Racquet Reaction

Washington: Raonic d. Pospisil

Sunday, August 03, 2014 /by
In the first all-Canadian final in ATP history, Milos Raonic routed Vasek Pospisil, 6-1, 6-4. (AP Photo)
In the first all-Canadian final in ATP history, Milos Raonic routed Vasek Pospisil, 6-1, 6-4. (AP Photo)

Standing shoulder to shoulder at net, competitors were proud collaborators. In the capital of the United States, Milos Raonic and Vasek Pospisil raised the Maple Leaf for a pre-match photo-op to commemorate the first all-Canadian ATP final in history.

When Raonic blasted a backhand return winner down the line to break serve for the third time in 30 minutes, a shell-shocked Pospisil could have waved the white flag. The Canadian No. 2 never capitulated, but never really recovered as Raonic pushed him right out of the title picture.

Controlling his nerve and commanding on serve, Raonic punished Pospisil, 6-1, 6-4, in a 67-minute rout to roll to his first ATP 500-level title. The second seed won 26 of 28 points played on his first serve, denied the lone break point in his opening service game, and swept through the field without surrendering a set in five tournament victories.

Trudging through the thick humidity on heavy legs, Pospisil looked physically depleted from fighting through two one-set deficits on Saturday, and mentally drained by the burden of his first ATP final against a friend and former junior rival. He didn't always get his body behind the ball at the outset, resulting in some unsightly misses.

Raonic ripped a diagonal return to earn triple break point in the opening game. Two points later, Pospisil scattered a wild backhand wide, giving one of the game's most imposing servers an early head start.

Spinning a nervous double fault off the top of the tape, Raonic faced his only break point of the day in the next game. He proceeded to crank a service winner down the middle, hammer an ace in nearly the same spot, and close with a service winner. It was only a one-break lead, but given that Raonic had dropped serve just once in the entire tournament, it felt decisive.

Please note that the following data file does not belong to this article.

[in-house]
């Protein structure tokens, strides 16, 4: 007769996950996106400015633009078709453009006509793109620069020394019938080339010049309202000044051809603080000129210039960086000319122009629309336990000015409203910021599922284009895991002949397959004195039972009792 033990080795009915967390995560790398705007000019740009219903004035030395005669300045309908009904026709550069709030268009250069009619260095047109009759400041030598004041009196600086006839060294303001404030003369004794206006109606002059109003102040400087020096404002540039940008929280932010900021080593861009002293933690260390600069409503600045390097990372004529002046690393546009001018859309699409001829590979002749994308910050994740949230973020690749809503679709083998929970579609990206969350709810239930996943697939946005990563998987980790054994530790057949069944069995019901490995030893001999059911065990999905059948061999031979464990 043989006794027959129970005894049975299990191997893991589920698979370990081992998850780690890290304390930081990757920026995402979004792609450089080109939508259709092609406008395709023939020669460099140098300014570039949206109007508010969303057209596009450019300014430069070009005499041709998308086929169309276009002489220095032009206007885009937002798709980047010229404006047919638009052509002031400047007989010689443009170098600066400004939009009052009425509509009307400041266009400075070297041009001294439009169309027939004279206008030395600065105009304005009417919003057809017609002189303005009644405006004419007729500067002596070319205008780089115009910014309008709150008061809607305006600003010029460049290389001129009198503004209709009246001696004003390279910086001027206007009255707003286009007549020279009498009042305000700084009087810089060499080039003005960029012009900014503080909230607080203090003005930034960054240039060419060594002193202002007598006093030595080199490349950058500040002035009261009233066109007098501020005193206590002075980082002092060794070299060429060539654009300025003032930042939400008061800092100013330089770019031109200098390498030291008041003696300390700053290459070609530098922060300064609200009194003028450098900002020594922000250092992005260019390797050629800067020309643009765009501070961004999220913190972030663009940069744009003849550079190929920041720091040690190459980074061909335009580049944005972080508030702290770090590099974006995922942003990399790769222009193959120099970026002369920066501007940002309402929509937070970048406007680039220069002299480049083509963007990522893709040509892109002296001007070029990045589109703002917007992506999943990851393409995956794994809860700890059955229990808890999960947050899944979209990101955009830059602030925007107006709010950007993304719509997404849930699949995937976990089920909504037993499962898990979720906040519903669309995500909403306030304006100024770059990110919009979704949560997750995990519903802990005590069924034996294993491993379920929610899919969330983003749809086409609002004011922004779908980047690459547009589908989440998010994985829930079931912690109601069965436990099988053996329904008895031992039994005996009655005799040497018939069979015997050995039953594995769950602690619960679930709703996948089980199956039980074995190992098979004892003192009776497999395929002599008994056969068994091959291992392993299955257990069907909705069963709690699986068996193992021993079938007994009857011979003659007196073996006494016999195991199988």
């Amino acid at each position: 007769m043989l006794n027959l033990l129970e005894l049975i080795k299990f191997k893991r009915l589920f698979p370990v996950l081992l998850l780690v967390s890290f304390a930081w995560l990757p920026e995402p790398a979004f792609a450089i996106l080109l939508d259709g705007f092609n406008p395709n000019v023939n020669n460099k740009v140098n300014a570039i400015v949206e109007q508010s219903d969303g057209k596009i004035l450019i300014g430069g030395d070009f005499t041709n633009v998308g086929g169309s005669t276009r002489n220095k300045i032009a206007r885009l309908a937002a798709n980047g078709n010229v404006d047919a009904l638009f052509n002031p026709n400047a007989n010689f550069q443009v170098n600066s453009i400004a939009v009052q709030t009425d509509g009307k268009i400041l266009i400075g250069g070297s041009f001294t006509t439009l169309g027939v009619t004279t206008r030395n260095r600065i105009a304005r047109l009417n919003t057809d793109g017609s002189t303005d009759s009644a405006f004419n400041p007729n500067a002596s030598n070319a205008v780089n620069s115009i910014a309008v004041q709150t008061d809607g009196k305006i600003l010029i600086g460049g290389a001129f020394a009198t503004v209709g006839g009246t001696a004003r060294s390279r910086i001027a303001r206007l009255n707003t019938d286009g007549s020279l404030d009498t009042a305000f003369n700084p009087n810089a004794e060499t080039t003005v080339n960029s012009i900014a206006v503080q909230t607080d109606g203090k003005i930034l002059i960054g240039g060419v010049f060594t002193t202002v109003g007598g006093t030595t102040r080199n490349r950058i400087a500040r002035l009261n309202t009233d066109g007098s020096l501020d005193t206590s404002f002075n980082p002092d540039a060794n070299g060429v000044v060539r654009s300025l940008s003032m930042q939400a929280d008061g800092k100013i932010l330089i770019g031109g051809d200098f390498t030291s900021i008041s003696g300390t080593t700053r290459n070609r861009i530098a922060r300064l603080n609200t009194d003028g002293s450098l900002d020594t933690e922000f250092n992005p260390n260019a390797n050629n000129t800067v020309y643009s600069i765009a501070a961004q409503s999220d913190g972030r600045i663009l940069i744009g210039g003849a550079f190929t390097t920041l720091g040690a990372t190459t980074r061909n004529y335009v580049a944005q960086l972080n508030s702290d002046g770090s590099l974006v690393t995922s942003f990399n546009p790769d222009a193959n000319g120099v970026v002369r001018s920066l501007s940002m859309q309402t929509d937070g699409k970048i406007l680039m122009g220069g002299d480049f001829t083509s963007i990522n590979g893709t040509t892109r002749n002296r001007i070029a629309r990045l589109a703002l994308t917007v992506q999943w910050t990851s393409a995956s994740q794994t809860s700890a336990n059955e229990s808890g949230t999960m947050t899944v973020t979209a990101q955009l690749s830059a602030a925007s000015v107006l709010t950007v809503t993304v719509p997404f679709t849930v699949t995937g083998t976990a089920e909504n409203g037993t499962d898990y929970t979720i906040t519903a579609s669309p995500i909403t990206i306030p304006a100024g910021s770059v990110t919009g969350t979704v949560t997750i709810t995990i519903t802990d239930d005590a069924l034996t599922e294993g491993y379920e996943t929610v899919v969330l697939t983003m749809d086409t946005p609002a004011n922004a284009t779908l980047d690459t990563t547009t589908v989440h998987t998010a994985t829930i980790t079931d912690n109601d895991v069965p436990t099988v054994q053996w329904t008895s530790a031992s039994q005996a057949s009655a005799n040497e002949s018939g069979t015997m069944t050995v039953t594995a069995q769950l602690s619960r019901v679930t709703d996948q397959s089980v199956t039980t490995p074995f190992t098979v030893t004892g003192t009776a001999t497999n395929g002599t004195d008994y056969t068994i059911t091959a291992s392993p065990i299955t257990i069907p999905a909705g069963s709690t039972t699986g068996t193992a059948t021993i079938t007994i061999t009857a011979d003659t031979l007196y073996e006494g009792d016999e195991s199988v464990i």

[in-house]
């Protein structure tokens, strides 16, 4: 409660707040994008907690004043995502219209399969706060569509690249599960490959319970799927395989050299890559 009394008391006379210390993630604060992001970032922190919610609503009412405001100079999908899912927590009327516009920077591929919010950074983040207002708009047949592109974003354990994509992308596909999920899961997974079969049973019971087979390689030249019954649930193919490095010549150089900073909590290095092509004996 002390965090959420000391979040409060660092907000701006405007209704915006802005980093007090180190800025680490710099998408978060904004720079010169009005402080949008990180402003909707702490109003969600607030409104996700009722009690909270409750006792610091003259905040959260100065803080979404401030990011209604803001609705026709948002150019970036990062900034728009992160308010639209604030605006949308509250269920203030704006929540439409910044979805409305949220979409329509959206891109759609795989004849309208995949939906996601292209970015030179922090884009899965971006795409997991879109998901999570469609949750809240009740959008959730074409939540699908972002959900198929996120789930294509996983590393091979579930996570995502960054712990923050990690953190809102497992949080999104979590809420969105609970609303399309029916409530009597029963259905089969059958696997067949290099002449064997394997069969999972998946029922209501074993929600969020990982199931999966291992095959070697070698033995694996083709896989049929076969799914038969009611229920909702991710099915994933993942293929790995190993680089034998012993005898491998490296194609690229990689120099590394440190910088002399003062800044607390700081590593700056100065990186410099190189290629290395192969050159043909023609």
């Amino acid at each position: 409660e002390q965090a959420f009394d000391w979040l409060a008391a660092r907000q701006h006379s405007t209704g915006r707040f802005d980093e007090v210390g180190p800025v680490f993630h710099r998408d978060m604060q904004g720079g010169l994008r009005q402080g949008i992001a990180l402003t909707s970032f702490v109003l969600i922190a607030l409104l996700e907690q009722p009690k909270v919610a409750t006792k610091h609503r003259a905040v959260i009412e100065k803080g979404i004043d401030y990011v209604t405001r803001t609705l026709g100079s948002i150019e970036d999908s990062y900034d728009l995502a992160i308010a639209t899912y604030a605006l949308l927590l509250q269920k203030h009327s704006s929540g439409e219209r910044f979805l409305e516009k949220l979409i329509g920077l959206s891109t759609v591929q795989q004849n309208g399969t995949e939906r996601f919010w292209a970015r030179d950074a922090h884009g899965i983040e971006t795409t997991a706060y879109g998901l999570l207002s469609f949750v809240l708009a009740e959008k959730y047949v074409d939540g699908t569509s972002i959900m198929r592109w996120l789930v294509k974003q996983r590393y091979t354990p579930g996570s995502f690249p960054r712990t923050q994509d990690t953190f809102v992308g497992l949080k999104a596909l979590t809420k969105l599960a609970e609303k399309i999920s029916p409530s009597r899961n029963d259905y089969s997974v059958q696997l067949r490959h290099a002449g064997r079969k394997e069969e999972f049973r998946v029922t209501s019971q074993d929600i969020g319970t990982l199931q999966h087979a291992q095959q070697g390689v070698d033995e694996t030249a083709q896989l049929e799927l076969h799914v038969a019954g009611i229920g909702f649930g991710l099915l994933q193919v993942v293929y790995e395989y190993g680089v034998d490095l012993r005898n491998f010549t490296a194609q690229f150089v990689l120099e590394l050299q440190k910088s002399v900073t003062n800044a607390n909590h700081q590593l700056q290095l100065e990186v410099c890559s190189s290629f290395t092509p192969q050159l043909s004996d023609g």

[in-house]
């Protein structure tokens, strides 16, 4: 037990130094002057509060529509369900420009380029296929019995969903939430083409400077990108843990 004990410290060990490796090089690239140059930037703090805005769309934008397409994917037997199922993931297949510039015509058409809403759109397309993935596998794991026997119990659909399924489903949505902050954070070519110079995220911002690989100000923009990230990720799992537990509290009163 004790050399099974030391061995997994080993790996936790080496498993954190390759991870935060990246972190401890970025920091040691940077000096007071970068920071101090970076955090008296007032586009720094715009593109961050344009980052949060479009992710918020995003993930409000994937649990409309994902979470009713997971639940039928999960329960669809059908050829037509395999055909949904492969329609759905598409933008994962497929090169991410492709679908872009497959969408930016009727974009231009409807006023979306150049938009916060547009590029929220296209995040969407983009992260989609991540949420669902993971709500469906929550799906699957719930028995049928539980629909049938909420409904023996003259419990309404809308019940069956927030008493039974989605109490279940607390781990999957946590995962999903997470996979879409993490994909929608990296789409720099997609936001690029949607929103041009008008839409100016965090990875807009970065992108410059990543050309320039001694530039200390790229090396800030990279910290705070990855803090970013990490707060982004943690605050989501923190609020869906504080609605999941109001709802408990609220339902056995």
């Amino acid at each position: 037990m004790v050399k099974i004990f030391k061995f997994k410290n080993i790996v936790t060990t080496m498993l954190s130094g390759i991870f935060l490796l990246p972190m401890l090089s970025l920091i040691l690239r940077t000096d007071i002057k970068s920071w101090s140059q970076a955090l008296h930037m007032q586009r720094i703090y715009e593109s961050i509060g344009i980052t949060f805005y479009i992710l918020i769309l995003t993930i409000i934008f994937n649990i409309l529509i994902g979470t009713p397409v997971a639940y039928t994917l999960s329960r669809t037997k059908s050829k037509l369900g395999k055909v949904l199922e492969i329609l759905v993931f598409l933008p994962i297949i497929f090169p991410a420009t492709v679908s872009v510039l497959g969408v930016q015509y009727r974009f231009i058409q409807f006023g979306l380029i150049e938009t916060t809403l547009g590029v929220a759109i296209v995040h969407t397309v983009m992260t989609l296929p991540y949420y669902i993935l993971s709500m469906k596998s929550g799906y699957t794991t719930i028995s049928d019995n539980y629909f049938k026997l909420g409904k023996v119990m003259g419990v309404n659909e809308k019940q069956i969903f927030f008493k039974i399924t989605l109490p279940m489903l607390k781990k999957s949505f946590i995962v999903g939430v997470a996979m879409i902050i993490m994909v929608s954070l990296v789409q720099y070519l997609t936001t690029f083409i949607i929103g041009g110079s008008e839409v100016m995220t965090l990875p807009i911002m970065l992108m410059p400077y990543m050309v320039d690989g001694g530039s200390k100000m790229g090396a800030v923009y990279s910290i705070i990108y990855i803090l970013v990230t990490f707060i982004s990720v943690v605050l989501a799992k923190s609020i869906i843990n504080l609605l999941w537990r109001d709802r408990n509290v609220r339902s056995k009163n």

Lacking the leg strength to launch up on serve, the 6'4" Pospisil dumped successive double faults in dropping serve to fall into a 4-1 hole. Two games later, Raonic scalded his shakiest shot—the two-handed backhand—to seal the first set.

The Wimbledon doubles champion took a bathroom break to regroup and returned to put up more resistance in the second set. Raonic is the more powerful player, Pospisil the more agile athlete. But he couldn't close the gap against an opponent breezing through service games with the ease of a man running down hill.

Leaning into his two-hander, Pospisil slid a backhand winner up the line—one of his best baseline strikes of the day—to hold and level at 3-all in the second set. Pospisil then glided through the toughest shot in tennis, the leaping backhand overhead, for 4-all, then pushed Raonic to 30-all in the ninth game. The Canadian No. 1 faced the challenge racing forward, knocking off a high forehand volley to navigate a hold for 5-4.

Pospisil's backhand is his best shot, but it betrayed him in the next game, and when he flat-lined a forehand into net, Raonic had championship point. Raking a cross-court backhand pass, Raonic closed the most important title of his career in what could be the first of many finals to come in a northern rivalry. Raonic's tennis is more forceful and formulaic; Pospisil is the more free flowing and streaky player—but together they can create more firsts for Canadian tennis.

Consider that Canada is now brewing the best beer and tennis in North America, a Toronto-based group is bidding for the NFL's Buffalo Bills, and fans crammed onto the Rexall Centre grounds watching today's final on the big screen, and you get the feeling next week's Toronto Masters could be quite a party. Raonic could face Pospisil's doubles partner, Jack Sock, for the fourth time this year in the second round. Pospisil reconvenes with Richard Gasquet in an opening-round match that's a rematch of the D.C. semifinals.

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